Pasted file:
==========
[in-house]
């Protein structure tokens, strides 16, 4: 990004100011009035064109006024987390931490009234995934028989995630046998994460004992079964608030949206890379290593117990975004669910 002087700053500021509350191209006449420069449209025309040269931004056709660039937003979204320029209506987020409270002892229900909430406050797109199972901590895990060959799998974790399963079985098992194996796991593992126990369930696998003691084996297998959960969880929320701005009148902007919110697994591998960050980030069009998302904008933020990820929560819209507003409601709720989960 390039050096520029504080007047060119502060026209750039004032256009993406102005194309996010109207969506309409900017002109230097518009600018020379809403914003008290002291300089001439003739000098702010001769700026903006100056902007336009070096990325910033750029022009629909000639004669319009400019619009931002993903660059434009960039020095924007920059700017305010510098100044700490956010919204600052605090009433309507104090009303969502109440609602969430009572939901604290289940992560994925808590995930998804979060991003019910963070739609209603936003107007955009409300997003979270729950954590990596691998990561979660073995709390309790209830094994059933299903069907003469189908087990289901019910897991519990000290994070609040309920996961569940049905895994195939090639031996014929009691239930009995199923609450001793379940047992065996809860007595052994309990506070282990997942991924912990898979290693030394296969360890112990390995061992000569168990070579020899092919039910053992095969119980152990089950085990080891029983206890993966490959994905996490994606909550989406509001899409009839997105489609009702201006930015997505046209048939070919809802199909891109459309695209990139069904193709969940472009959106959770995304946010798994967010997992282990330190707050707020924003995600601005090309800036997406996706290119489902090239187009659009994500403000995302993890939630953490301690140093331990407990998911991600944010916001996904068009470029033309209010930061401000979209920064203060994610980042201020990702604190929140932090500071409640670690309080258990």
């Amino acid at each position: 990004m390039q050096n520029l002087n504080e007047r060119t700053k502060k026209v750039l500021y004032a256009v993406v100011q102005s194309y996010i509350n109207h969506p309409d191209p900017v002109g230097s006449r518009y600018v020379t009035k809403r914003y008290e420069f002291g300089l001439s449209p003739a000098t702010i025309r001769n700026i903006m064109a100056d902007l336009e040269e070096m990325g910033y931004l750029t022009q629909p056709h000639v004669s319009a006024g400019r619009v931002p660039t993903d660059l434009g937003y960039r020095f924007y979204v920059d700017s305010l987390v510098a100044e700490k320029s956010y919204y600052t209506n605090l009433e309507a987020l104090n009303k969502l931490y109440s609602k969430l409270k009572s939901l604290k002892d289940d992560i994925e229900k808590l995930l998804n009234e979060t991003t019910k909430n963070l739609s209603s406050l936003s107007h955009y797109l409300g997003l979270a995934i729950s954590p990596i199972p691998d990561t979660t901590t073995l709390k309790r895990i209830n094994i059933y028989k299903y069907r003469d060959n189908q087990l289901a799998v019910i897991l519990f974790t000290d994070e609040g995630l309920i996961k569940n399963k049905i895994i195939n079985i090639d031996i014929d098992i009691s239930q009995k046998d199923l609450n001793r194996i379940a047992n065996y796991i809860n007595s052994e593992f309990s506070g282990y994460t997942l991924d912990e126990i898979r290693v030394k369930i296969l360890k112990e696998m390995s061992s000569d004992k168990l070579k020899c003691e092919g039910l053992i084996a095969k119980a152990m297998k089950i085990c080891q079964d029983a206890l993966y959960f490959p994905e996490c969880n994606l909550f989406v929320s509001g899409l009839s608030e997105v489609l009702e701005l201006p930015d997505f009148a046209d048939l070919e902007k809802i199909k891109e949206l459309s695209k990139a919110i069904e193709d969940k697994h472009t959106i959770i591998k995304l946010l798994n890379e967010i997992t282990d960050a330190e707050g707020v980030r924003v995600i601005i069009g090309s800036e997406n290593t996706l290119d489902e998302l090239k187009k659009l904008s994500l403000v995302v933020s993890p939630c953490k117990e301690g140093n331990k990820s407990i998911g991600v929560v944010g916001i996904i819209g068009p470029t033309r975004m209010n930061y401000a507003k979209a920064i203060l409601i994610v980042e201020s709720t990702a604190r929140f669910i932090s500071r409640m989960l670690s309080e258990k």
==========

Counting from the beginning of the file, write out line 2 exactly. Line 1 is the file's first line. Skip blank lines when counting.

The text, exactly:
């Protein structure tokens, strides 16, 4: 990004100011009035064109006024987390931490009234995934028989995630046998994460004992079964608030949206890379290593117990975004669910 002087700053500021509350191209006449420069449209025309040269931004056709660039937003979204320029209506987020409270002892229900909430406050797109199972901590895990060959799998974790399963079985098992194996796991593992126990369930696998003691084996297998959960969880929320701005009148902007919110697994591998960050980030069009998302904008933020990820929560819209507003409601709720989960 390039050096520029504080007047060119502060026209750039004032256009993406102005194309996010109207969506309409900017002109230097518009600018020379809403914003008290002291300089001439003739000098702010001769700026903006100056902007336009070096990325910033750029022009629909000639004669319009400019619009931002993903660059434009960039020095924007920059700017305010510098100044700490956010919204600052605090009433309507104090009303969502109440609602969430009572939901604290289940992560994925808590995930998804979060991003019910963070739609209603936003107007955009409300997003979270729950954590990596691998990561979660073995709390309790209830094994059933299903069907003469189908087990289901019910897991519990000290994070609040309920996961569940049905895994195939090639031996014929009691239930009995199923609450001793379940047992065996809860007595052994309990506070282990997942991924912990898979290693030394296969360890112990390995061992000569168990070579020899092919039910053992095969119980152990089950085990080891029983206890993966490959994905996490994606909550989406509001899409009839997105489609009702201006930015997505046209048939070919809802199909891109459309695209990139069904193709969940472009959106959770995304946010798994967010997992282990330190707050707020924003995600601005090309800036997406996706290119489902090239187009659009994500403000995302993890939630953490301690140093331990407990998911991600944010916001996904068009470029033309209010930061401000979209920064203060994610980042201020990702604190929140932090500071409640670690309080258990």